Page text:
Britain pumps up Chinese language training

Updated: 2014-02-21 00:52

By Zhang Chunyan in London (China Daily)

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The British government will grant children chances to study Chinese as part of efforts to pave the way for future trade and tourism cooperation with China, British Chancellor George Osborne said on Thursday.

In a speech to businessmen in Hong Kong, he disclosed a new grant for the training of Chinese-language teachers in 50 London schools, which will reach up to 3,000 primary school pupils.

"I want thousands more children in Britain to learn this language of the future world economy," said Osborne, whose daughter is already learning Chinese.

This is the first time that the British government has provided grants for Chinese-language education in primary schools. The move aims to equip the new British generation to expand investment, commerce and tourism with the world's second-largest economy.

"These are just a few small steps forward in a relationship between Britain, Hong Kong and China that gets deeper and richer every year," Osborne said.

Osborne arrived in Hong Kong on Wednesday for a two-day visit before he flies to Sydney for the meeting of G20 finance ministers. It is his second visit to China in six months.

"Some see the rise of China, the success of Hong Kong, the growth of Asia as a threat to the West. They call it a ‘race to the bottom' and they want Western countries like mine to pull up the drawbridge and close the shutters," Osborne said.

The chancellor said that for him the relationship is about more than economics and the bottom line. "It's about how we view our world and the extraordinary change it is going through."

Britain has been a main destination for Chinese investment in financial services, development and tourism.

According to the Chinese embassy in the UK, Chinese investment in the country reached $13 billion in the past two years, exceeding the total of the previous three decades. China-UK bilateral trade reached a high in 2013, exceeding $70 billion.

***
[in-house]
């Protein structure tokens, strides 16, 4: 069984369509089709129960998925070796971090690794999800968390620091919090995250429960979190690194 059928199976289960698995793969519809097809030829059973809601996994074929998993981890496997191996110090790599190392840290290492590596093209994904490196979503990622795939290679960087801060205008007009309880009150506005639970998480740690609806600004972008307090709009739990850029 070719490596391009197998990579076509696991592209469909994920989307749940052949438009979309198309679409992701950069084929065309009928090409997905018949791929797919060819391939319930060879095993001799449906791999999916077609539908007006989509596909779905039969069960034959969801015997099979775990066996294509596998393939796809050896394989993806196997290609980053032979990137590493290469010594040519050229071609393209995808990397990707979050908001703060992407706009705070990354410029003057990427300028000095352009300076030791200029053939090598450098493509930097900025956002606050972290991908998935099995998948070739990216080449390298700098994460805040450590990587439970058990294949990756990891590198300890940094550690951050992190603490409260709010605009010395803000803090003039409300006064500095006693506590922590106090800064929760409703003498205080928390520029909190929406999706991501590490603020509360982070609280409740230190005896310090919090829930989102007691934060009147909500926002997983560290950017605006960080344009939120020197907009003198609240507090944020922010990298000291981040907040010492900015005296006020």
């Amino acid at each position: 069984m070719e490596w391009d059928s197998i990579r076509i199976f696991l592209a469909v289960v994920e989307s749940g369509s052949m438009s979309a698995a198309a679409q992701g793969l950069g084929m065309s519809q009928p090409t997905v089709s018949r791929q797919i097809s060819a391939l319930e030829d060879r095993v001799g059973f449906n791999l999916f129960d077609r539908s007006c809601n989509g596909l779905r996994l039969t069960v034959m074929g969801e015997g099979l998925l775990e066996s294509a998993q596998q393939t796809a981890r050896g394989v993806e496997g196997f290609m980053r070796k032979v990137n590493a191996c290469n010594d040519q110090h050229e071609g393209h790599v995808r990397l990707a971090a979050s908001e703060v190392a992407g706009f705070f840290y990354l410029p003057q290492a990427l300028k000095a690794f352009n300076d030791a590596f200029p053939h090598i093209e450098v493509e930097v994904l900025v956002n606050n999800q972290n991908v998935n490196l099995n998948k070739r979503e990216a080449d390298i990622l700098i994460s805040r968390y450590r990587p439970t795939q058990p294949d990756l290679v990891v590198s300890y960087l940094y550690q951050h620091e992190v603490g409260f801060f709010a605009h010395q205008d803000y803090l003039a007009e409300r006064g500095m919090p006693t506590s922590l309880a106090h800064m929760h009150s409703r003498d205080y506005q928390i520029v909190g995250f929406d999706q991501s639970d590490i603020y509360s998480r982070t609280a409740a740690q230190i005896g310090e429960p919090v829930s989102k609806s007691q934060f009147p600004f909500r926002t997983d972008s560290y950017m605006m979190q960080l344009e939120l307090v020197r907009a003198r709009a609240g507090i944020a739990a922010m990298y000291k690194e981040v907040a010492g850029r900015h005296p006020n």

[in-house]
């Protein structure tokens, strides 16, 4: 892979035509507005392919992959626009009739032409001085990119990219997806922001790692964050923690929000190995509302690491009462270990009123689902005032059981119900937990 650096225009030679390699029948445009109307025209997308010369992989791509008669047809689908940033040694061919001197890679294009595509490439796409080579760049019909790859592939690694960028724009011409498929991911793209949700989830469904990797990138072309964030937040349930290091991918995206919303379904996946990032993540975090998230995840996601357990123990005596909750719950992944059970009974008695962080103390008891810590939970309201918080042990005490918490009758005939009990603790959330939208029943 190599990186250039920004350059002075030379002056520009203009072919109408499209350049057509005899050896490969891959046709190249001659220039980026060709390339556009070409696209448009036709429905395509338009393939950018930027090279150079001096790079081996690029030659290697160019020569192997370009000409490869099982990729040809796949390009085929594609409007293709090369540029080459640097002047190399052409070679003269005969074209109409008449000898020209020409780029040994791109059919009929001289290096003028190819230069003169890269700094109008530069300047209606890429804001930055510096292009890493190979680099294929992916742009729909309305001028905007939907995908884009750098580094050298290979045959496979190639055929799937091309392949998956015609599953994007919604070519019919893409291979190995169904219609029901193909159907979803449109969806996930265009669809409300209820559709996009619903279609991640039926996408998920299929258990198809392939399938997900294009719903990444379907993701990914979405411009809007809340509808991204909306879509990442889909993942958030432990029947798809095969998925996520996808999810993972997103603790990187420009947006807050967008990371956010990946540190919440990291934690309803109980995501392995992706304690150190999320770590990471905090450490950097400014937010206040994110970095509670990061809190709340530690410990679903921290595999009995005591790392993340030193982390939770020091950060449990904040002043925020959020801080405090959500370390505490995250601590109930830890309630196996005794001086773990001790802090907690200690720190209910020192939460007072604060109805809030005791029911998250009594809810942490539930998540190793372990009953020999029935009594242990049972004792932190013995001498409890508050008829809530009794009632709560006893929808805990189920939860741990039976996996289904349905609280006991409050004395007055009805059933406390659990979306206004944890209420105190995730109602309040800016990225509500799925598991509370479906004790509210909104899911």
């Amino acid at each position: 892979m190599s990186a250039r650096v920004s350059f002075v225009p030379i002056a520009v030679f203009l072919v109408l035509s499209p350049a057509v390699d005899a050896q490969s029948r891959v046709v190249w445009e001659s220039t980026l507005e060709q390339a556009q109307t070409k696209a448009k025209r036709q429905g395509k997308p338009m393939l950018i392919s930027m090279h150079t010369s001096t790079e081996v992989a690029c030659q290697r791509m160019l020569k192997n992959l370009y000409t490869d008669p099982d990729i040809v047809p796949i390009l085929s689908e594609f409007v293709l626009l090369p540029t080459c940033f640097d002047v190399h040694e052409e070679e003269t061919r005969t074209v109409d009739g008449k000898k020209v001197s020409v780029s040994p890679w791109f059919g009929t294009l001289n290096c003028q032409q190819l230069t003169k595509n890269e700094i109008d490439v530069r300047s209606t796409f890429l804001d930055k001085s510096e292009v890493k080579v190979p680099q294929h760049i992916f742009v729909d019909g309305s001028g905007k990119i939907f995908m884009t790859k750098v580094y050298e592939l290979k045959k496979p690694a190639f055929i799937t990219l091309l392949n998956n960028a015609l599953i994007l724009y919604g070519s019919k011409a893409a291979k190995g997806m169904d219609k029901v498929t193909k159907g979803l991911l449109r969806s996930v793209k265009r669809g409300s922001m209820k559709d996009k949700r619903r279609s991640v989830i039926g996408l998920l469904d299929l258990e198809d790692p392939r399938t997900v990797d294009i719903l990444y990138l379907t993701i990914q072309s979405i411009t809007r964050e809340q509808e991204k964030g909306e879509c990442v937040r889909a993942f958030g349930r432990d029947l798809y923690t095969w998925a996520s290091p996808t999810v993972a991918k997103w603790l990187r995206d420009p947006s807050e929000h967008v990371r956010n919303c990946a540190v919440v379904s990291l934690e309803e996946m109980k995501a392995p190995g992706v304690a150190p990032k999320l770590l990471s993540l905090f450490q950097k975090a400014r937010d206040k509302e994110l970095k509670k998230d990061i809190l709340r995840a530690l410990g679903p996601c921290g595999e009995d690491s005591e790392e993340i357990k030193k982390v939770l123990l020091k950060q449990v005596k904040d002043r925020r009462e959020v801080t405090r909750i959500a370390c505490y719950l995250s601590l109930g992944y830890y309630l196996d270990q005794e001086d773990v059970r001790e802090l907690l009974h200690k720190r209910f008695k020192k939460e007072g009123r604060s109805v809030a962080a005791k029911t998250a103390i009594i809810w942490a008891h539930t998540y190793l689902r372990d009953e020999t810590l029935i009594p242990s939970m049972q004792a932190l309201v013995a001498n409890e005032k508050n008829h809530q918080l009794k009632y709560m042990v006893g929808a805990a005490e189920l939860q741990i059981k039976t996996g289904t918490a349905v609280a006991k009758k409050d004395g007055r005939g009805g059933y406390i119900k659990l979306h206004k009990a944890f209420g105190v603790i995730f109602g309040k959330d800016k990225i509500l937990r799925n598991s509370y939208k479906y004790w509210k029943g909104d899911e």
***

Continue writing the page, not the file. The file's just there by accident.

Top British officials have stressed their focus on promoting relations with China.

In December, British Prime Minister David Cameron said on his return from a three-day trip to China: "I want Britain linked up to the world's fast-growing economies. And that includes our young people learning the languages to seal tomorrow's business deals."

"By the time the children born today leave school, China is set to be the world's largest economy," Cameron said.

At the same time, British luxury stores and brands are competing head to head to attract more Chinese visitors.

Osborne also disclosed that British store John Lewis will accept credit cards in the Chinese currency, the yuan.

"Over the last two years, sales to Chinese shoppers at John Lewis Oxford Street have grown 113 percent and Chinese visitors are now our biggest-spending international group," said Andrew Murphy, retail director of John Lewis.

In 2012, the store started to accept China UnionPay payments in Sterling and Murphy said, "We will be building on this to offer China UnionPay payments in Chinese currency later this year."

The benefit of this is that the transaction doesn't require currency exchange.

In 2012, Chinese travelers became the world's biggest spenders, shelling out about $102 billion overseas, according to the United Nations World Tourism Organization.

There will be an estimated 100 million Chinese traveling abroad annually by the end of 2015, the organization estimated.